When I first got into video games as a child, Nintendo and Sega weren’t even a blip on the radar for most people yet. The name of the game was Atari, and it really was the name in games—well, unless you were one of those unfortunate kids whose parents stuck them with a Colecovision or Intellivision. For a time, Atari was so big a player that even movies like Blade Runner referenced the company being alive and well far into the future.
Yet now, here in that future, Atari is a name that I’m willing to bet far more people don’t know than do, unless it’s from a t-shirt randomly found at Target or a pleather wallet sitting in a dark corner of Hot Topic. Atari does exist today, but it’s not the real Atari once formed by scrappy upstarts in Sunnyvale, California. The new Atari, in an attempt to see some return on the brands and properties it picked up the rights to, has released some incredibly ill-conceived, or at least misguided, products and software across its lifetime.
One incredibly large exception to that, however, has been the company’s line of games released under the “Recharged” banner. The series kicked off in the summer of 2020 with Missile Command Recharged, a beautiful and well-designed modern update to the classic 1980 arcade hit. Following that, we received Asteroids Recharged, Black Widow Recharged, and now this week, Breakout Recharged. I’ve been incredibly impressed with the line-up until now, as the developers working on these remakes—AdamVision Studios and Sneakybox—seem determined to put a lot of work into maintaining the core simplicity and addictiveness of the classic versions while crafting an updated visual and aural design language shared across all of the titles. The result has been experiences that not only feel both familiar and fresh, but which also feel like part of the same family, rather than random remakes tossed out by a variety of studios that all have different ideas for how to accomplish those goals. (I won’t name names, but there’s a particularly infamous retro-inspired undertaking currently going on that could really learn from what Atari is doing here.)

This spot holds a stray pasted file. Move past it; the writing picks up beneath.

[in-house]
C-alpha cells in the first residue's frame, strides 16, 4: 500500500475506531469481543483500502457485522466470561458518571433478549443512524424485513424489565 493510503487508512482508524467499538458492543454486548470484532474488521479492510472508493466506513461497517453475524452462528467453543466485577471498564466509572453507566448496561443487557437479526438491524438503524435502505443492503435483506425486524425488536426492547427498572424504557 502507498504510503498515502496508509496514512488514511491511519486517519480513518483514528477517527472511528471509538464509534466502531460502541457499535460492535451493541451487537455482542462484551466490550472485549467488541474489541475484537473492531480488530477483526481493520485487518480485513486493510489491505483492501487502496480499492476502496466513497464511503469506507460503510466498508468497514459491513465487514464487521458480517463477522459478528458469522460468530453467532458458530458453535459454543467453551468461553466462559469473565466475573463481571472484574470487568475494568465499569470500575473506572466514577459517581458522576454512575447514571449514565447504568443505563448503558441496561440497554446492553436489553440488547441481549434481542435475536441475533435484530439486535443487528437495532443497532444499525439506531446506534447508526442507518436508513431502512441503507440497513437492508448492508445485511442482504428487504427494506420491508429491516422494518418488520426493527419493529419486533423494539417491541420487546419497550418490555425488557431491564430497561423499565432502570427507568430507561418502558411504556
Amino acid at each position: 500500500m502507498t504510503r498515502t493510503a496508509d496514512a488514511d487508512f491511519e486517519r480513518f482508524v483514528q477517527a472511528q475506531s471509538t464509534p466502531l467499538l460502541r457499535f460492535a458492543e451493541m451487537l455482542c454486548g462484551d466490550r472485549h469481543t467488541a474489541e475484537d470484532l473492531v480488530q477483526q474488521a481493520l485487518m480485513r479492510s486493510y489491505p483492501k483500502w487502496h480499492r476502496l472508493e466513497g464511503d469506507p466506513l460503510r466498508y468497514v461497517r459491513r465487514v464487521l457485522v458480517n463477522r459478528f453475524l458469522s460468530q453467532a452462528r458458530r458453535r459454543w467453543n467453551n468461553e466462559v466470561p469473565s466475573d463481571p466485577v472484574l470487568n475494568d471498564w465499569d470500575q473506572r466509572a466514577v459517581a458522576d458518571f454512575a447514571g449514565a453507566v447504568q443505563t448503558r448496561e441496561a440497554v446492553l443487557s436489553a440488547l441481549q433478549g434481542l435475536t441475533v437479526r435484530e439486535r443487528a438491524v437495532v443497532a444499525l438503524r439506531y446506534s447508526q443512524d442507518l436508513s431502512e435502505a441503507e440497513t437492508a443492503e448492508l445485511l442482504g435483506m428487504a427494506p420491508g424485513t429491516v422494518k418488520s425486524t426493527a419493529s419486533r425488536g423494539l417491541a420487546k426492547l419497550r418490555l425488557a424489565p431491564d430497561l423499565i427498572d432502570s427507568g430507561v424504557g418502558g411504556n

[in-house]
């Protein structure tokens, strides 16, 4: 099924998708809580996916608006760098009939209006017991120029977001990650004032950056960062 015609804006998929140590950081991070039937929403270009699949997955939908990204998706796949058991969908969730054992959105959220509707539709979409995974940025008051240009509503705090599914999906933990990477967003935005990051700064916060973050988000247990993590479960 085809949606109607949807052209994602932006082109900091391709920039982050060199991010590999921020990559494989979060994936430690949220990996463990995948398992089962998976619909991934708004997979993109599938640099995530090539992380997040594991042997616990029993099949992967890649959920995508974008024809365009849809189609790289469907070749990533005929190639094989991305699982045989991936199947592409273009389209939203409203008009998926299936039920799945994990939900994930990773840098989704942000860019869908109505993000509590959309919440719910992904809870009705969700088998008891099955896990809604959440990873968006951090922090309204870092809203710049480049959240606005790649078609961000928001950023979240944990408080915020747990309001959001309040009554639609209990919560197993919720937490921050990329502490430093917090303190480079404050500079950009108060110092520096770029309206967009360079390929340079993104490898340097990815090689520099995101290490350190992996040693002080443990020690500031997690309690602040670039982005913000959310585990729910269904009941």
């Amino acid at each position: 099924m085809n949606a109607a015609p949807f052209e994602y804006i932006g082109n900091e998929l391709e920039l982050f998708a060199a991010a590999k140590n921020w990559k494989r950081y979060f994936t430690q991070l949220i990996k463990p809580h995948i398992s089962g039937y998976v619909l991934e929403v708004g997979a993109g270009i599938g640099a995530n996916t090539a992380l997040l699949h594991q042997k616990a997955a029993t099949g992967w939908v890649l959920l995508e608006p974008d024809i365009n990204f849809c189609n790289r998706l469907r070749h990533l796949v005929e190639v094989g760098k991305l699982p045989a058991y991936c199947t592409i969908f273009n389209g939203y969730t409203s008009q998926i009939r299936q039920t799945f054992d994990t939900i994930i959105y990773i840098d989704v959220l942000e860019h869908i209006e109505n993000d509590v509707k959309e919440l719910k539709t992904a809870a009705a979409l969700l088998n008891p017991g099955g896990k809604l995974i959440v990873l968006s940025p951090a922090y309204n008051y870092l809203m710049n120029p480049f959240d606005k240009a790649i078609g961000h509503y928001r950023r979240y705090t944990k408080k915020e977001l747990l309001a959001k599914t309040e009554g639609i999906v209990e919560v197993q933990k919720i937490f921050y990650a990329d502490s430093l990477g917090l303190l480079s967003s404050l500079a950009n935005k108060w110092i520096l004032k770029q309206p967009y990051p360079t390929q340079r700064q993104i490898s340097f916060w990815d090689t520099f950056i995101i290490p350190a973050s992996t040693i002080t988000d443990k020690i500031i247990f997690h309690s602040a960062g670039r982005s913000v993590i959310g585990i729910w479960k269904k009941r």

Unfortunately, while Breakout Recharged is the newest release in the series, I also think it’s easily the weakest. The problem is, Breakout is a really hard sell in this modern era given its incredibly simplistic gameplay, and has long been replaced by far more compelling offerings such as classics like Arkanoid or more modern genre entries like Wizorb. Whereas I’d argue the original versions of Missile Command, Black Widow, and Asteroids can still be enjoyable today, I can’t say the same for Breakout. The devs have certainly tried to make things more interesting here, but I don’t know if that effort went far enough.
Breakout Recharged’s main mode is Arcade, which you can play either solo or in local co-op. Before you begin, you select from one of three modes: Recharged, where you only have one life and have access to power-ups; Classic, which offers three lives but no power-ups; and Classic Recharged, which gives you both the life bump and the special items. Arcade is always the same series of brick patterns, with the goal being to see how long you can last, and how high of a score you can achieve, before losing all your lives. I’ve had plenty of fun in my time playing the Arcade mode, as I always enjoy a good score chase, but the lack of both graphical and brick pattern variety can definitely wear thin after a while.
The game’s other mode is Challenges, which has a lot to sink your teeth into when you get bored of attempts at high scores. The long list of challenges feature their own unique brick patterns, and while some are about reaching a particular score, others focus on clearing out all of the bricks, surviving for a set amount of time, or achieving other specific win conditions. The challenges are a lot of fun, some of them are definitely tough to complete, and every one of them offers a leaderboard of some sort, which I always appreciate. Overall, the mode is a great addition to the game, but I do wish it’d get more tweaks to its interface, as it’d be nice to be able to actually see how many locked challenges remain as you play. As it is now, you’re just kind of completing missions without knowing how much progress you’ve made or what awaits beyond the next few stages.